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Alberta premier says politicians cannot talk to accused, but her call was OK

Alberta Premier Danielle Smith says she didn't do anything wrong when she spoke on the phone with a Calgary street pastor charged in connection with the Coutts border dispute. Alberta Premier Danielle Smith says she didn't do anything wrong when she spoke on the phone with a Calgary street pastor charged in connection with the Coutts border dispute.
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EDMONTON -

Premier Danielle Smith says members of the Alberta legislature, including cabinet ministers, are not free to talk to accused people about their criminal court cases but her call to a man facing charges was OK.

Smith, asked Thursday whether her phone call to Calgary street pastor Artur Pawlowski represents a change in government policy, replied that the long-standing firewall separating politicians and the justice system remains in place.

“There's no change of policy. The policy is what it has always been, that the Crown prosecutors and the judicial system operate independently,” Smith told reporters in Brooks, Alta., a city in her constituency of Brooks-Medicine Hat.

Smith reiterated that she did nothing irregular on the 11-minute call, which took place in early January concerning, Pawlowski's looming trial related to the COVID-19 border protest at Coutts, Alta., in early 2022.

The call was leaked to the Opposition NDP, which played it for reporters more than a week ago.

On the call, Smith is heard telling Pawlowski the charges against him are politically motivated while offering to make inquiries on his behalf and report back to him.

Smith also shares details with him about internal disagreements over Crown strategy and commiserates with him when he accuses the Crown of trying to overwhelm his lawyers and drain his wallet through a late-day “document dump.”

Legal experts say the call was a clear violation of the democratic guardrail that keeps politicians from having a say in who gets charged and how cases are prosecuted.

Smith has said that she promised in her United Conservative Party leadership campaign last year to explore amnesty for people accused of violating COVID-19 health restrictions. She has also said that she was later advised by officials that her office did not have the power to grant amnesties, that the cases must play out independently and that she accepted that advice.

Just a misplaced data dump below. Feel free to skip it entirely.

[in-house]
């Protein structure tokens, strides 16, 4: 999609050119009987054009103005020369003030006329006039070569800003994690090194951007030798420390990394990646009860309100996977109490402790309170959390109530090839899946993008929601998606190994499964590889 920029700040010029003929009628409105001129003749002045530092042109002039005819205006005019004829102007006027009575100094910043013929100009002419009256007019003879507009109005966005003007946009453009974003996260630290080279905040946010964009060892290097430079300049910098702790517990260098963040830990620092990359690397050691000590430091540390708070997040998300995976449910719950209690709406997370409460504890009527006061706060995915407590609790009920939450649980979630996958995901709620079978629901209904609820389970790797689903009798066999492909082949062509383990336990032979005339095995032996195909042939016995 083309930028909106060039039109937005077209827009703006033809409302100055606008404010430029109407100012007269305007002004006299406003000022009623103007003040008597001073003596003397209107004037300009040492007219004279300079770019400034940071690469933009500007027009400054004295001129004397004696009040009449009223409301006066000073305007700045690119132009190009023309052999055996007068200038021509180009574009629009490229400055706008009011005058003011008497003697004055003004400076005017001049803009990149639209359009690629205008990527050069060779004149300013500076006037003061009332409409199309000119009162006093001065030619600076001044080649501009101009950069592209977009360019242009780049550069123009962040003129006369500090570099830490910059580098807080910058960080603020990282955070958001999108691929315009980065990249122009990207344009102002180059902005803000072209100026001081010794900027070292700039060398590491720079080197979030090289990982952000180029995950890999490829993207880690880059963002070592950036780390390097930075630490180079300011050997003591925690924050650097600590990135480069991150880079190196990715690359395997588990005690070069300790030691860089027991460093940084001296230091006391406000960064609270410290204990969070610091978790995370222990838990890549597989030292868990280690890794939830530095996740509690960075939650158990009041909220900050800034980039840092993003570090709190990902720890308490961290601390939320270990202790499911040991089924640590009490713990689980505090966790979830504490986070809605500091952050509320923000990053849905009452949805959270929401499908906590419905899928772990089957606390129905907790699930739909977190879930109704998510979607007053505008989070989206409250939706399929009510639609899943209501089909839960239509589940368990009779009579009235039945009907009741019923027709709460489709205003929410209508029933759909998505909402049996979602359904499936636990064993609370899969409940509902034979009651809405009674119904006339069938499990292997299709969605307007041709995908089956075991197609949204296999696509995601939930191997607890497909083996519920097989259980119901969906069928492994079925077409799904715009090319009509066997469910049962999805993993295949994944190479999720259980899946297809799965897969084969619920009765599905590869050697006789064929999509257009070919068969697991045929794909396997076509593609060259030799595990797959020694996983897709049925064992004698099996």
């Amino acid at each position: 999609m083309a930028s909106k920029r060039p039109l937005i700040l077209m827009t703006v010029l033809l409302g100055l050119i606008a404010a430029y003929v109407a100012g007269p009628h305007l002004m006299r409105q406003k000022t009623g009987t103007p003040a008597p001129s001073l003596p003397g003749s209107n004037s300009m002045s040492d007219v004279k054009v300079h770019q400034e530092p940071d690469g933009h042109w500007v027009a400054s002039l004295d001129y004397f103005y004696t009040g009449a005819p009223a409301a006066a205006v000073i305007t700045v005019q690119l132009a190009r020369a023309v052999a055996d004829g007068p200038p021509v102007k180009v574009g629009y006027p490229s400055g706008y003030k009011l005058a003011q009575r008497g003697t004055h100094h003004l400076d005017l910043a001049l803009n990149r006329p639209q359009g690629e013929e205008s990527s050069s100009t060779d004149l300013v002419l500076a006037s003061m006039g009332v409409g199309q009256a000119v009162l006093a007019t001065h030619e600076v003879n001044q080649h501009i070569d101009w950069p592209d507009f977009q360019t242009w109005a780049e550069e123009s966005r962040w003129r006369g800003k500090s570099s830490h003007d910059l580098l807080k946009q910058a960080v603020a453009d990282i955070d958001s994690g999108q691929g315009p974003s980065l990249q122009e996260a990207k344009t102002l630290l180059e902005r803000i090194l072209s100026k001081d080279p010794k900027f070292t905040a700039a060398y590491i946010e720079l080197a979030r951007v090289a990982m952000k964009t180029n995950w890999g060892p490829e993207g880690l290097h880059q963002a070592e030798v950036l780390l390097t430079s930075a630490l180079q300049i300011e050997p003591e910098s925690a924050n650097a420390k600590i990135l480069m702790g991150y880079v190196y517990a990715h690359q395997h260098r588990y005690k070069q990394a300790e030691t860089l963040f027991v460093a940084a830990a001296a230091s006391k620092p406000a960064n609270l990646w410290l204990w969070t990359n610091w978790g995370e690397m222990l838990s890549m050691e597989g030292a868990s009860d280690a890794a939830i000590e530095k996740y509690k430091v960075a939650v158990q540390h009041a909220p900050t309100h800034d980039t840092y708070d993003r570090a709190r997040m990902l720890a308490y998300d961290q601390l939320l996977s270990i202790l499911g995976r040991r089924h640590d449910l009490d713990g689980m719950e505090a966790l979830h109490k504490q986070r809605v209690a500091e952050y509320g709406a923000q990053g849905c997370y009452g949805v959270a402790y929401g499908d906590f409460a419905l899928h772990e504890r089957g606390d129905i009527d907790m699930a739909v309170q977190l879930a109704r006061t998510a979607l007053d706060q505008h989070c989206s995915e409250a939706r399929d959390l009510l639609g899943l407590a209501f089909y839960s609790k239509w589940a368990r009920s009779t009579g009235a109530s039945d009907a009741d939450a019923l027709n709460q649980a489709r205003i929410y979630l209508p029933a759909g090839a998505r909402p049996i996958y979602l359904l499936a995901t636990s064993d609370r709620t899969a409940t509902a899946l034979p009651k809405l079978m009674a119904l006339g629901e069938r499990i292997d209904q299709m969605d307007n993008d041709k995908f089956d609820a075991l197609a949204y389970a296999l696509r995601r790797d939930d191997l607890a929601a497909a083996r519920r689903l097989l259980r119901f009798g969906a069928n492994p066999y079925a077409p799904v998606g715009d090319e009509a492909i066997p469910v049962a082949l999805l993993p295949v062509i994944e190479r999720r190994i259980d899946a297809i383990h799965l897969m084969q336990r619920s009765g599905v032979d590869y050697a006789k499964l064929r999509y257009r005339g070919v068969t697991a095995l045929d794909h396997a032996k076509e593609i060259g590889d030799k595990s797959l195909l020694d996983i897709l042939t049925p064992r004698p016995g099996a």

“My job as a politician is to consult with a broad range of people and raise their concerns and then ultimately, in this particular case, take the advice of my justice minister,” Smith said.

“The conversations I had with my justice officials took place several months ago. The court cases still haven't come down. We're still waiting.”

Opposition NDP Leader Rachel Notley told reporters in Calgary that Smith continues to dig a hole for herself on the issue.

“What we heard from the premier today is that she was actually given advice by justice officials to stay out of the court and justice process with respect to a whole range of people who had been charged,” Notley said.

“Having been given that advice, (Smith) decided she was above the law and she did in fact engage. She engaged directly.”

Notley noted Smith was also heard on the call advising Pawlowski she was regularly questioning justice officials about their pursuit of cases relating to violations of COVID-19 restrictions.

Last Saturday, on her call-in radio show, Smith declined to answer when asked if she regrets the call with Pawlowski, saying that she has lots of conversations with people and was surprised the call with Pawlowski was recorded.

At a news conference earlier this week, Smith announced that because she is contemplating a lawsuit, she will stay silent on the advice of her lawyer.

A notice of defamation letter sent from lawyers on behalf of Smith calls on the CBC to retract and apologize for a January story. The story stated a member of her staff sent emails to the Alberta Crown Prosecution Service challenging how it was handling court cases from the Coutts blockade.

Smith has said a review found no evidence of contact between her office and the prosecution service. The CBC has said it stands by its reporting.

The notice of defamation letter gives the CBC until April 28 to retract its article and apologize or face potential legal action, which could be days before a writ drop for the provincial election, expected May 29.

Smith has long been critical of COVID-19 masking, gathering and vaccine mandate rules, questioning whether the measures were needed to fight the pandemic.

This report by The Canadian Press was first published April 6, 2023.

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